From Page, we expect (weather conditions permitting) to follow Cottonwood Canyon to Grosvenor Arch and Kodachrome Basin State Park in Utah. The road follows the Cockscomb monocline, one of the major Laramide folds on the plateau (the southern extension of the fold forms the eastern edge of the Grand Canyon) through the heart of Grand Staircase-Escalante National Monument. The spectacular road exposes much of the Mesozoic stratigraphy found in the region, including the Tropic Shale, the Entrada Sandstone, and the Dakota Sandstone. Kodachrome Basin is a small gem of a park containing unusual sedimentary "pipes" that formed in the Entrada Sandstone.
The Cockscomb monocline near Kodachrome Basin State Park in Utah.
From Kodachrome Basin, we will climb through the Cretaceous sediments of the plateau country, including the Tropic Shale and Mesa Verde Group. We will arrive at Bryce Canyon National Park, which exposes one of the youngest formations on the Colorado Plateau, the Claron Formation. The hoodoos of Bryce are some of the most photogenic rocks to be seen anywhere. There will be time to hike below the rim for a completely different perspective on the unusual spires.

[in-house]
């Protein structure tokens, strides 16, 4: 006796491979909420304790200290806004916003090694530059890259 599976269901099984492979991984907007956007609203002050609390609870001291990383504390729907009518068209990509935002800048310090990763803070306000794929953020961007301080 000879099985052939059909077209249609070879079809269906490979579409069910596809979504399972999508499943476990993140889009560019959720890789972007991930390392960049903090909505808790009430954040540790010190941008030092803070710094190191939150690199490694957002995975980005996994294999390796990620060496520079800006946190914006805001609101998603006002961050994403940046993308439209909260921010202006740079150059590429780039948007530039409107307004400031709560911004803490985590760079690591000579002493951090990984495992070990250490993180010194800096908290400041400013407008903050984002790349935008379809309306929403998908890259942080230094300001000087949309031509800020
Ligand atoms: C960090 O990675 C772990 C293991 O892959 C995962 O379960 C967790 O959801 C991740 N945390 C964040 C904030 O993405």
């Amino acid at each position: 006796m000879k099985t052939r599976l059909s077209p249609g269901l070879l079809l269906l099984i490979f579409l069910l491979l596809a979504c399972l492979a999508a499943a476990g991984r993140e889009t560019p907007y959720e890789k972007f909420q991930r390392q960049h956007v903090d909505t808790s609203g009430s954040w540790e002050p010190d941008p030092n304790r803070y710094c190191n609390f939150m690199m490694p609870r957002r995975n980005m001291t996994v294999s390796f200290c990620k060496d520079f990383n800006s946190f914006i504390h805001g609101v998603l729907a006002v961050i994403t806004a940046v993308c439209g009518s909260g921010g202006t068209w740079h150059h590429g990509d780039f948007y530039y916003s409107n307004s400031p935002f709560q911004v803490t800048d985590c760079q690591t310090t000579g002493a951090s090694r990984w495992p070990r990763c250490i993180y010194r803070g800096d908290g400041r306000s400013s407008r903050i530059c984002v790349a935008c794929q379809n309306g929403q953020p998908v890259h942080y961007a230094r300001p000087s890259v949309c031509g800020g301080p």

Wall Street Canyon in Bryce Canyon National Park
Leaving Bryce, we will head south along the Sevier fault and then turn west at Mt. Carmel Junction to drive into Zion National Park. Zion Canyon provides the best possible look at the incredible Navajo Sandstone, a Jurassic deposit that preserves the evidence of a vast sand sea that once covered a large part of the western United States.
Our route will take us on a little-traveled road through the western and northern part of the park to Lava Point. Along the way we will traverse a unique inverted stream, and pass through some rarely seen lava flows and cinder cones.

Leaving Zion, we will head southwest back to Las Vegas.